It's easy to get excited about financial sector funds after last year's rebound, but it's a good idea to scope out a fund's price tag before you buy a share.

Screen Gems:
High Returns, Low Fees

Small-Cap Growth Funds

Mid-Cap Growth Funds

Large-Cap Growth Funds

Tech Funds

First, the excitement: Financial funds, which typically invest in stocks of banks, brokerages, insurers and money managers, might not get your pulse racing, but they can perform. Thanks to a rolling wave of baby boomers investing for their retirement, a booming economy and a stream of mergers and acquisitions, the average financial sector fund topped the

S&P 500

in seven of the past 10 calendar years, according to

Morningstar

.

Way, way back in ye olde 1997, they rang up a 45.8% return, compared with 33.4% for the S&P 500, and took in more money than any other sector-fund category. But then they fell off investors' radar screens in 1998 and 1999 when rising interest rates chipped away at financial stocks' earnings and financial funds' returns. Their 27% average gain last year, as the S&P 500 fell more than 9%, and falling interest rates have many investors wondering if they might be a good way to balance out a tech-heavy portfolio.

Party Like It's 2000?
Financial-sector funds have pulled back a bit since their powerhouse 2000

Source: Morningstar. Annualized performance figures through Feb. 12.

If you're shopping for a financial fund, or any fund for that matter, it's important to weigh its costs. Though a fund's fees might seem like a side issue, they can add up. For instance, you might not think there's much difference between a fund with a 1% expense ratio and one with a 2% expense ratio. But on a $10,000 investment earning 8% annually, that extra 1% will cut $7,000 off your return over 20 years, according to a report on mutual fund fees published by the

General Accounting Office

last year.

So, in winnowing the 36-fund field, the Big Screen looked for funds that beat their average peer over the past one- and three-year time periods, while also carrying an expense ratio lower than the category's rather high 1.71% average. In sifting other categories recently, we've also screened out funds that levy sales charges or loads, but we've left them in this screen because only two no-load funds made the cut.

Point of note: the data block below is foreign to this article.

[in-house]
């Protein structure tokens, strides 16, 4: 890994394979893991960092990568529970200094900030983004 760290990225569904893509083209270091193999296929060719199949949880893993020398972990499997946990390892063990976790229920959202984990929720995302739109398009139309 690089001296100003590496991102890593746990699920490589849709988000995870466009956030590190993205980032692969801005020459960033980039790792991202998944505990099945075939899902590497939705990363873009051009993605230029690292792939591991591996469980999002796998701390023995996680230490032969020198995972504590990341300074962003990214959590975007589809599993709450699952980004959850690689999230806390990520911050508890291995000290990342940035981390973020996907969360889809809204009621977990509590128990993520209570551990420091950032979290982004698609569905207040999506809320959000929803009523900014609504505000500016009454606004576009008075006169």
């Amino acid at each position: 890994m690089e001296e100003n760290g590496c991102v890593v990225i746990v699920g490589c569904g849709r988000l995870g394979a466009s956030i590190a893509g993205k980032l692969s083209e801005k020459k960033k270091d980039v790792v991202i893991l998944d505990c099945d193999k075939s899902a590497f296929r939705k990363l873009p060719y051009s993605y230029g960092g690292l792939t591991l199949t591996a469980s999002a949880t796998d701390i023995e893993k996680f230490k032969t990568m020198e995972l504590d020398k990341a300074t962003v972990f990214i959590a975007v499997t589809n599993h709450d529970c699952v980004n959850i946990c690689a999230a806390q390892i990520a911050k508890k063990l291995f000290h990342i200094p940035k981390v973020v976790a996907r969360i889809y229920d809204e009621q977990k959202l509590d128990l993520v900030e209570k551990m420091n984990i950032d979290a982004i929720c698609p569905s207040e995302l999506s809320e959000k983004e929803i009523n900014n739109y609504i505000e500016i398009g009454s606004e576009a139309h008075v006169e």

With broader parameters, seven cleared our hurdles and here they are, ranked by their returns over the last 12 months.

Because the past three years covers a tough 1998 and 1999, the funds that stayed ahead of their peers and made our list are those with a risk-conscious streak.

One of the more aggressive is the no-load chart-topper,

(ICFSX) - Get Report

Icon Financial, though its volatility hasn't been any higher than its average peer's over the last three years, according to Morningstar. The fund, run by Craig Callahan, who has held the reins since its 1997 inception, has ridden a bank-heavy portfolio to an eye-popping 65.8% gain over the last year -- trouncing the S&P 500 and most of its peers. The fund, which carries a 1.58% annual expense ratio, also sports a 16.3% three-year annualized gain that beats more than 90% of its peers and leads the S&P 500 by more than five percentage points.

The other no-load fund on our list, the

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T. Rowe Price Financial Services fund, is a bit more diversified. Co-managers Anna Dopkin and Larry Puglia tend to spread the fund's money more broadly around the sector's different industries, focusing on stocks of shops where they see strong management and above-average earnings growth. The fund's 14.4% three-year annualized gain beats more than 90% of its peers, with less volatility over the last three years than its average peer, according to Morningstar. The fund's expense ratio is just 0.9%.